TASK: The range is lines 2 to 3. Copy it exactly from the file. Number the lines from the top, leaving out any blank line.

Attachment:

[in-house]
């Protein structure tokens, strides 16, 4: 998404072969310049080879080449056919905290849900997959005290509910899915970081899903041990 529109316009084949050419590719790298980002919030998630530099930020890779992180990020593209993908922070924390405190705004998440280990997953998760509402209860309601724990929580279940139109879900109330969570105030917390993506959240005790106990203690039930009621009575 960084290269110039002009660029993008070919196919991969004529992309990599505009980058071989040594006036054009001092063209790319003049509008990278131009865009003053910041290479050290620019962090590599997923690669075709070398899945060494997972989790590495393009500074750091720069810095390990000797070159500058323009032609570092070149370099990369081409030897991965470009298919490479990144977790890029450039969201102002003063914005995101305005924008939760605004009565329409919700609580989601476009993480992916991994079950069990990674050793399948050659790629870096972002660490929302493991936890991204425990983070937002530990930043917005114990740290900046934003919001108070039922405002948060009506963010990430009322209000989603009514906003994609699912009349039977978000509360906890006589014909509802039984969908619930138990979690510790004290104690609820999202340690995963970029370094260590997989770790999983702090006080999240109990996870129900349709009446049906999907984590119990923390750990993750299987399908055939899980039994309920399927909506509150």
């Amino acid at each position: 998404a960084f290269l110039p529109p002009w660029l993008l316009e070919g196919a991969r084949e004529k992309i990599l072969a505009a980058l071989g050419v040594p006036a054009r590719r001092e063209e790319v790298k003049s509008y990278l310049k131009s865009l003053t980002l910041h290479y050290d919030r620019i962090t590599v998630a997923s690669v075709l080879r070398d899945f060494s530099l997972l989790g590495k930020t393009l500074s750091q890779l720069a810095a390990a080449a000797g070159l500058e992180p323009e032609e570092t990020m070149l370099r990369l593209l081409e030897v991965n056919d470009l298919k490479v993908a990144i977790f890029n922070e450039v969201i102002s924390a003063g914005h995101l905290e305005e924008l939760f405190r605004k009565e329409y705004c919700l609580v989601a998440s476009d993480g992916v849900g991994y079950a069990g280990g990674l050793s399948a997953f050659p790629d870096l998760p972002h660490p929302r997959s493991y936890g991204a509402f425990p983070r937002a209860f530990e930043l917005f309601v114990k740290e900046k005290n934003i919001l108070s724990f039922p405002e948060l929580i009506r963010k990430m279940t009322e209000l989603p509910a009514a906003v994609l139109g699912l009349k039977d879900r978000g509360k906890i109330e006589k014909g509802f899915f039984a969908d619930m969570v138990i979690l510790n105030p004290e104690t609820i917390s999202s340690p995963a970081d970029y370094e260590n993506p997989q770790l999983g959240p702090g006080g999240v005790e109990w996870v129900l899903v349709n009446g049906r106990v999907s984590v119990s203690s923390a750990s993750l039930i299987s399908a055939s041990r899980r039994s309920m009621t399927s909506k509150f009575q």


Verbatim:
């Protein structure tokens, strides 16, 4: 998404072969310049080879080449056919905290849900997959005290509910899915970081899903041990 529109316009084949050419590719790298980002919030998630530099930020890779992180990020593209993908922070924390405190705004998440280990997953998760509402209860309601724990929580279940139109879900109330969570105030917390993506959240005790106990203690039930009621009575 960084290269110039002009660029993008070919196919991969004529992309990599505009980058071989040594006036054009001092063209790319003049509008990278131009865009003053910041290479050290620019962090590599997923690669075709070398899945060494997972989790590495393009500074750091720069810095390990000797070159500058323009032609570092070149370099990369081409030897991965470009298919490479990144977790890029450039969201102002003063914005995101305005924008939760605004009565329409919700609580989601476009993480992916991994079950069990990674050793399948050659790629870096972002660490929302493991936890991204425990983070937002530990930043917005114990740290900046934003919001108070039922405002948060009506963010990430009322209000989603009514906003994609699912009349039977978000509360906890006589014909509802039984969908619930138990979690510790004290104690609820999202340690995963970029370094260590997989770790999983702090006080999240109990996870129900349709009446049906999907984590119990923390750990993750299987399908055939899980039994309920399927909506509150």
């Amino acid at each position: 998404a960084f290269l110039p529109p002009w660029l993008l316009e070919g196919a991969r084949e004529k992309i990599l072969a505009a980058l071989g050419v040594p006036a054009r590719r001092e063209e790319v790298k003049s509008y990278l310049k131009s865009l003053t980002l910041h290479y050290d919030r620019i962090t590599v998630a997923s690669v075709l080879r070398d899945f060494s530099l997972l989790g590495k930020t393009l500074s750091q890779l720069a810095a390990a080449a000797g070159l500058e992180p323009e032609e570092t990020m070149l370099r990369l593209l081409e030897v991965n056919d470009l298919k490479v993908a990144i977790f890029n922070e450039v969201i102002s924390a003063g914005h995101l905290e305005e924008l939760f405190r605004k009565e329409y705004c919700l609580v989601a998440s476009d993480g992916v849900g991994y079950a069990g280990g990674l050793s399948a997953f050659p790629d870096l998760p972002h660490p929302r997959s493991y936890g991204a509402f425990p983070r937002a209860f530990e930043l917005f309601v114990k740290e900046k005290n934003i919001l108070s724990f039922p405002e948060l929580i009506r963010k990430m279940t009322e209000l989603p509910a009514a906003v994609l139109g699912l009349k039977d879900r978000g509360k906890i109330e006589k014909g509802f899915f039984a969908d619930m969570v138990i979690l510790n105030p004290e104690t609820i917390s999202s340690p995963a970081d970029y370094e260590n993506p997989q770790l999983g959240p702090g006080g999240v005790e109990w996870v129900l899903v349709n009446g049906r106990v999907s984590v119990s203690s923390a750990s993750l039930i299987s399908a055939s041990r899980r039994s309920m009621t399927s909506k509150f009575q």